Program gets kids thinking locally first

By: Terry Oparka | Troy Times | Published April 24, 2013

Athens High School student Kurt Leverenz didn’t know someone could serve on a board or commission in Troy at age 18.

“I didn’t know there was a kid on the Liquor Advisory Committee,” he said.

He and about 50 students from Niles Community, Athens and Troy high schools and International Academy East attended the Get Gov program in Troy City Council chambers at City Hall April 18 after school. The Friends of the Troy Public Library, the Troy School District and the League of Women Voters, Troy Area, sponsored the panel discussion.

Students submitted questions beforehand for local officials to answer at the discussion. City Assessor Nino Licari, City Clerk Aileen Bittner, former interim City Manager Michael Culpepper, former Mayor and Council member Jeanne Stine, and former council members Robin Beltrami and Mary Kerwin, who also served as president of the Troy School District Board of Education, answered questions. The questions ran the gamut, from the city’s form of government to ethics, the city charter and the rules of elections.

As part of the program, video students at Athens High School filmed man-on-the-street videos of students posing questions to people at the library about local government.

For example, three people were asked what form of city government Troy has, and none of the three people featured in the video knew that Troy has a council-manager form of government. The people said it was partisan, and they thought the mayor had greater powers than other council members.

“The mayor has no veto power,” Stine said.

Rhonda Hendrickson, president of the Friends of the Troy Public Library, said the purpose of the event was to produce a program that teaches students the facts about their local government. Organizers wanted to build an interest in civic issues and create a program that could be added to the high school curriculum.

Hendrickson approached Board of Education Trustee Ida Edmunds with the idea, and Superintendent Barbara Fowler gave the project the green light.

“Kids know more about federal and state politics,” said Rich Machesky, assistant superintendent of secondary education for the Troy School District. “We want students to think locally first. It’s the last thing you talk about in civics classes. This is a way to get them involved.”

“The nice thing is that, once presented and edited, the schools can use (the program),” he said. The program will be edited to include student questions that they didn’t have time to ask the panel during the taping April 18.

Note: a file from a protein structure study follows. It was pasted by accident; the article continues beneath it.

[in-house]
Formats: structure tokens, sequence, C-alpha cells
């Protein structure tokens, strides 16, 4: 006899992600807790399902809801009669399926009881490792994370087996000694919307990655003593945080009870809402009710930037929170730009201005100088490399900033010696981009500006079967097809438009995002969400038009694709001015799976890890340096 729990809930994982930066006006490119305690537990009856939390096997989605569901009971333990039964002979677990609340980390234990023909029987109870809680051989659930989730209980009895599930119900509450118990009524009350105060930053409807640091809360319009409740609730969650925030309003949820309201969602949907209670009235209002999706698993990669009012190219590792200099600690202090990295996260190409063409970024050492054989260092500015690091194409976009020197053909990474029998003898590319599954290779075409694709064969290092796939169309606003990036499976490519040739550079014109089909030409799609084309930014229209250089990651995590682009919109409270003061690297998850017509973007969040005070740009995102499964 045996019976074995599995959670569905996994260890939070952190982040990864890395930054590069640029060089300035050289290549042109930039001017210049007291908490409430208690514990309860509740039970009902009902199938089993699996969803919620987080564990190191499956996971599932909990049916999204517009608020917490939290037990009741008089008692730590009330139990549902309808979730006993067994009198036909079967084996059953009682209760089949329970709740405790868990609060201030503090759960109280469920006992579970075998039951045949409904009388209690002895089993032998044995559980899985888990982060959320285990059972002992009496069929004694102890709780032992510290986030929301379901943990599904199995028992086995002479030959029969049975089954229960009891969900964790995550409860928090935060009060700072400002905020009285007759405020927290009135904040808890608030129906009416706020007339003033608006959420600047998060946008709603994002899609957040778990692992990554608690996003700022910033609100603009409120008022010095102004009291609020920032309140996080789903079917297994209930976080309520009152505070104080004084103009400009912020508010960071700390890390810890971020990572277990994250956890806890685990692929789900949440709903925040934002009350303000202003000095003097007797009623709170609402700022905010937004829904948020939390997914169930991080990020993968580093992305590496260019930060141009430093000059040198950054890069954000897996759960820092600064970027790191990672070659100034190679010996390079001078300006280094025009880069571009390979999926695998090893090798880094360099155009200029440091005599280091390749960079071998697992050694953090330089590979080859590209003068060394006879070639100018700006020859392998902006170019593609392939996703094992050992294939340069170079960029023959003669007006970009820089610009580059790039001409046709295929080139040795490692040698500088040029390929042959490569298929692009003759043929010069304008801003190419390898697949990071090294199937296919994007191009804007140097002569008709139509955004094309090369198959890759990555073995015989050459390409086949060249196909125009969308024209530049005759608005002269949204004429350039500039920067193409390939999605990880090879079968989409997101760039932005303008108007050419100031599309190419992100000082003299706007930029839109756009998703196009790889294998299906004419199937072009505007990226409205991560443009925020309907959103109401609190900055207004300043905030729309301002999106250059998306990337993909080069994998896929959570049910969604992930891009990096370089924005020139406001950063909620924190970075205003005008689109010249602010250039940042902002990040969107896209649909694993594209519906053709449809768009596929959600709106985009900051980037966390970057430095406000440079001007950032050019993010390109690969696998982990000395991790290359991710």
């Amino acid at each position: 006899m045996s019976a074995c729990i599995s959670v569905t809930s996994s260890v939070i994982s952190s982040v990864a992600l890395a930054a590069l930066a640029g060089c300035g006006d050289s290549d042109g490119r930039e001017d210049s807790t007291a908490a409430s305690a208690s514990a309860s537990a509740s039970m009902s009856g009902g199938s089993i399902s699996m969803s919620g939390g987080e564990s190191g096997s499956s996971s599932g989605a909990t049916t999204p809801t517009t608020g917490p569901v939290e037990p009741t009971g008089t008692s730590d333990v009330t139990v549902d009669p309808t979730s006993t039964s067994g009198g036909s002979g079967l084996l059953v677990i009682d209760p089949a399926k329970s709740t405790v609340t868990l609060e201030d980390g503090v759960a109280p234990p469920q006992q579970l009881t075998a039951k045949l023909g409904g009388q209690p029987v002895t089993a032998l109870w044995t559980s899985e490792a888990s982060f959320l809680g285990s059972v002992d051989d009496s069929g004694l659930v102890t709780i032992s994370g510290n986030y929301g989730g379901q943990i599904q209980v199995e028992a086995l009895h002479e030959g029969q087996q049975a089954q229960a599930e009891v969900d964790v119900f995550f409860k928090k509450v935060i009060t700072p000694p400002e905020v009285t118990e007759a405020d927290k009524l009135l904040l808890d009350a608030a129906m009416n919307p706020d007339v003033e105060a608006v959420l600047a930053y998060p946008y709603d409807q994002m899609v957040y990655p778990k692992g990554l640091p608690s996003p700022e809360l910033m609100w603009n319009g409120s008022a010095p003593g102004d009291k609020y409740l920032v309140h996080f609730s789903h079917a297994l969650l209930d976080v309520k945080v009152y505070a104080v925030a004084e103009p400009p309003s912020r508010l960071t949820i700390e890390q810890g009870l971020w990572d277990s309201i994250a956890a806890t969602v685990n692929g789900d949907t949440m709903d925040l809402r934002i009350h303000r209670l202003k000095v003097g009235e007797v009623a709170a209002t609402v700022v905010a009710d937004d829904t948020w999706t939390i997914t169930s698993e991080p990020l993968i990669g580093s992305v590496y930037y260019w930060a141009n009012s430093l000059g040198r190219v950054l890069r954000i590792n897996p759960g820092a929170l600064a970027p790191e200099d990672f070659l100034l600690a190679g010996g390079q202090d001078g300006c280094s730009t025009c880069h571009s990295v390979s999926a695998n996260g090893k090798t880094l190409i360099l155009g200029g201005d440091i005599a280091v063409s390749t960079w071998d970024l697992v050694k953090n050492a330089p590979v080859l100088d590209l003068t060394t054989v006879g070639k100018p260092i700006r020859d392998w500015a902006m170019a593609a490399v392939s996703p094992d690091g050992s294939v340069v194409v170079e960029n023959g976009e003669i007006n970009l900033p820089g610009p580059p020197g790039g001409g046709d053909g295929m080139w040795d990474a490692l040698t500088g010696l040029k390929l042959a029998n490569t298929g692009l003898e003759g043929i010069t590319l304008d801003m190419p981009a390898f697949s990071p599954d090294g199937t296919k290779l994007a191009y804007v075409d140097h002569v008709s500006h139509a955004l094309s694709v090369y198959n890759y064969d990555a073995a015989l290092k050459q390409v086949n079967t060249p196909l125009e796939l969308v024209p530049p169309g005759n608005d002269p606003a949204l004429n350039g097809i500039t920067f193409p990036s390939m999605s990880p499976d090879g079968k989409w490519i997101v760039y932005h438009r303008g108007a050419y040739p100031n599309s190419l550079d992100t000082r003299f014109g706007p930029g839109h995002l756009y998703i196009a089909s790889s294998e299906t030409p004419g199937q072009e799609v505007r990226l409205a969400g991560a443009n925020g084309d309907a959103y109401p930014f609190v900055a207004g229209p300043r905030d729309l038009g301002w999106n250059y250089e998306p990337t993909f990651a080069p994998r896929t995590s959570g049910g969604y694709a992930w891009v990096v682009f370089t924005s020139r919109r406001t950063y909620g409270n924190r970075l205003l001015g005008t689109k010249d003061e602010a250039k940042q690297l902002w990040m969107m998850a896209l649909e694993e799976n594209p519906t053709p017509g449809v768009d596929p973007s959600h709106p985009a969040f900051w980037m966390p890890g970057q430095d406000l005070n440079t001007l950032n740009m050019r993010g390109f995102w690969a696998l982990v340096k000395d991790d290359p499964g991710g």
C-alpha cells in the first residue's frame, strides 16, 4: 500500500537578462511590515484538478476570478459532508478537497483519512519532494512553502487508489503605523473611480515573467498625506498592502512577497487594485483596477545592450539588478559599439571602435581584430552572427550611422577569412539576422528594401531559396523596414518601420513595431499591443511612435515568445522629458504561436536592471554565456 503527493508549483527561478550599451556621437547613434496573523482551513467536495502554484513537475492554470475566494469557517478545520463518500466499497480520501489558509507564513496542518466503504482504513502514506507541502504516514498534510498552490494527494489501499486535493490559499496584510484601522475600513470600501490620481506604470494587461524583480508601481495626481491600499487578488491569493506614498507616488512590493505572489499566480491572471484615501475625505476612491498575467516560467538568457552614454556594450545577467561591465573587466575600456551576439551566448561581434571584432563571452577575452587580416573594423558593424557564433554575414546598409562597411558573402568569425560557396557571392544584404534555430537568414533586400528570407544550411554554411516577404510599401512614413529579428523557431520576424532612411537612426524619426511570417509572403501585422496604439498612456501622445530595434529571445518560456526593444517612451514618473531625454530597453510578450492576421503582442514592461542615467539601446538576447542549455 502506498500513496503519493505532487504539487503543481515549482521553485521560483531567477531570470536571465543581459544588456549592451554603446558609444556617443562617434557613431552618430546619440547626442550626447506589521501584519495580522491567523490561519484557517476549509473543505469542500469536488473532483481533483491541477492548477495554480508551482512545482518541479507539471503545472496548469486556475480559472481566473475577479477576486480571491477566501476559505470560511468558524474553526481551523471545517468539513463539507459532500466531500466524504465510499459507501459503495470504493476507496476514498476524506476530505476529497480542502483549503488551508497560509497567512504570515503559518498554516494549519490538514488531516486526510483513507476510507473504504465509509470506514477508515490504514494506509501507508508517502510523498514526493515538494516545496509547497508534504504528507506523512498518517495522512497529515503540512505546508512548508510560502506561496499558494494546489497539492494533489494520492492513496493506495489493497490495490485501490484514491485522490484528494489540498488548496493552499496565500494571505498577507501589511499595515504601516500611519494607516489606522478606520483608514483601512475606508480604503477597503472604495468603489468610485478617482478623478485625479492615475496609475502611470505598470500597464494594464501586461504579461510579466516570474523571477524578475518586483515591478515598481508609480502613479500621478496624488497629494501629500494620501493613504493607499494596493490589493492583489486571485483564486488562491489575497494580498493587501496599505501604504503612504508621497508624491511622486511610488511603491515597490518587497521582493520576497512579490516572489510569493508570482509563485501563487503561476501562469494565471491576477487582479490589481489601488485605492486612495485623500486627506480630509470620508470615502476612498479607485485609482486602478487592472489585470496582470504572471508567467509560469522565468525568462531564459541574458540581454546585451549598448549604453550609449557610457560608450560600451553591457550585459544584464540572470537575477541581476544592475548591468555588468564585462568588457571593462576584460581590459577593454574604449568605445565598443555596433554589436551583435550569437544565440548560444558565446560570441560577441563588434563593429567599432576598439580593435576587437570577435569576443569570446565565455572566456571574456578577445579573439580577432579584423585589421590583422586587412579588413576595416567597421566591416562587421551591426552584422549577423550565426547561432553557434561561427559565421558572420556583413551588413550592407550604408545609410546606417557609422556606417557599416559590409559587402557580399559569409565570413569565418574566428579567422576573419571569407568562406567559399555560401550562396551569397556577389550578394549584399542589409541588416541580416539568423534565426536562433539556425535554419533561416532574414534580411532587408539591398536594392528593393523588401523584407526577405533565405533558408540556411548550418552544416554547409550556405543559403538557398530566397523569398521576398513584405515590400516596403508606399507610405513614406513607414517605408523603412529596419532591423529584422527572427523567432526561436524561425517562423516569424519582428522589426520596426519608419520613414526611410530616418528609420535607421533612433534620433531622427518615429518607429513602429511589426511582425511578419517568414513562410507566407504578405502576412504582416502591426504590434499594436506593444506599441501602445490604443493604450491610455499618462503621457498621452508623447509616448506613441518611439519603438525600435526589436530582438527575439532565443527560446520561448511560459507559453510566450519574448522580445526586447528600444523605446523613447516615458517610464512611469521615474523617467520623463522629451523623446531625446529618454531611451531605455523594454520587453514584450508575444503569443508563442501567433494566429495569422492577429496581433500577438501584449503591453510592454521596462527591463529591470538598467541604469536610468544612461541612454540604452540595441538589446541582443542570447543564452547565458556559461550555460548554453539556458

Licari told the students that Troy is one of the largest communities in the state by property value.

On the video, all of the people filmed thought that the city of Troy also ran the Troy School District, which Kerwin explained is not the case.

“The board sets the vision for the district, sets up the structure and hires and evaluates the superintendent and passes the budget, which must balance,” Kerwin said. “The superintendent is responsible for oversight, day-to-day operations, management of the district. The superintendent implements all board policies.”

She added that the annual salary for trustees of the Troy School District is $100 per year, and that it’s basically a part-time job.

No one featured on the video knew what the Troy City Clerk does.

“I’m not elected,” Bittner said. She explained that, in some municipalities, including Troy, the city clerk is appointed, then confirmed by the council. She said that in Troy’s population of about 80,000, there are about 56,000 registered voters.

Of those registered voters, about 25 percent cast ballots in local elections, compared to about 80 percent in presidential elections.

“It’s most important to vote in every election,” Bittner said. “Get educated.” She also encouraged the students to serve as election inspectors. “Make sure others who are eligible to register to vote register and get out and vote,” she said. She also encouraged the teens to post election information on social media, which has been proven to spur more voter participation. 

“Some turnouts are as low as 14 percent,” she said.

Stine said that some local elections in Troy have been decided by 200 votes.

“Seven percent (of registered voters) can elect someone,” Culpepper said. He added that the city would love to have the teens serve on the various boards and committees.

Beltramini said that young people lead the initiative for the city to construct a skate park.

“It’s not about money … it’s about stuff that needs to happen,” she said. She added that nonprofit organizations also welcome teen volunteers.

“My teacher asked me to be here,” Niles student Kyle Strilaov, 17, said of his participation in the forum. “It’s an incredible opportunity.”

Students who wish to volunteer to serve on a board or committee may download an application at Click government, then boards and committees.

The forum will be broadcasted on the city’s TV channel, WTRY Channel 10 on Wide Open West and Channel 17 on Comcast, in coming weeks. Call (248) 524-1147 for scheduled times.